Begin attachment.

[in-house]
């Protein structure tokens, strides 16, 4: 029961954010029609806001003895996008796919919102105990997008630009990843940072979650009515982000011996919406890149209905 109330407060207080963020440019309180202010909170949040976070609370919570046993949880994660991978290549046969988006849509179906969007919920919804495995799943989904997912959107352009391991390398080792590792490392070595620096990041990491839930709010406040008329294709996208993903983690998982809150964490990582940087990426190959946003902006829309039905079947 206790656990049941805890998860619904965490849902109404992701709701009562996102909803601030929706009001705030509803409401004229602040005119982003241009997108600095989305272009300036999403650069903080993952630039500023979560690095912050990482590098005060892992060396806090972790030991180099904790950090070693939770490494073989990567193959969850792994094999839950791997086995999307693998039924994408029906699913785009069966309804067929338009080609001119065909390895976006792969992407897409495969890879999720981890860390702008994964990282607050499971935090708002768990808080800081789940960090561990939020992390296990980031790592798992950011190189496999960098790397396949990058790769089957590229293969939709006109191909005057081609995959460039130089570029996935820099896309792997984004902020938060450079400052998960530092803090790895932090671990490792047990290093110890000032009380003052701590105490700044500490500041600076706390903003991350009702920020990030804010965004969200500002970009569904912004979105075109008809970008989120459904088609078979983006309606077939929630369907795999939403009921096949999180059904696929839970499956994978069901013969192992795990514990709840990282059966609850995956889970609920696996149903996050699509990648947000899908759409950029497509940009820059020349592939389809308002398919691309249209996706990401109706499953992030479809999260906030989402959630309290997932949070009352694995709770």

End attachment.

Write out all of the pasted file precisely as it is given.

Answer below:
[in-house]
């Protein structure tokens, strides 16, 4: 029961954010029609806001003895996008796919919102105990997008630009990843940072979650009515982000011996919406890149209905 109330407060207080963020440019309180202010909170949040976070609370919570046993949880994660991978290549046969988006849509179906969007919920919804495995799943989904997912959107352009391991390398080792590792490392070595620096990041990491839930709010406040008329294709996208993903983690998982809150964490990582940087990426190959946003902006829309039905079947 206790656990049941805890998860619904965490849902109404992701709701009562996102909803601030929706009001705030509803409401004229602040005119982003241009997108600095989305272009300036999403650069903080993952630039500023979560690095912050990482590098005060892992060396806090972790030991180099904790950090070693939770490494073989990567193959969850792994094999839950791997086995999307693998039924994408029906699913785009069966309804067929338009080609001119065909390895976006792969992407897409495969890879999720981890860390702008994964990282607050499971935090708002768990808080800081789940960090561990939020992390296990980031790592798992950011190189496999960098790397396949990058790769089957590229293969939709006109191909005057081609995959460039130089570029996935820099896309792997984004902020938060450079400052998960530092803090790895932090671990490792047990290093110890000032009380003052701590105490700044500490500041600076706390903003991350009702920020990030804010965004969200500002970009569904912004979105075109008809970008989120459904088609078979983006309606077939929630369907795999939403009921096949999180059904696929839970499956994978069901013969192992795990514990709840990282059966609850995956889970609920696996149903996050699509990648947000899908759409950029497509940009820059020349592939389809308002398919691309249209996706990401109706499953992030479809999260906030989402959630309290997932949070009352694995709770």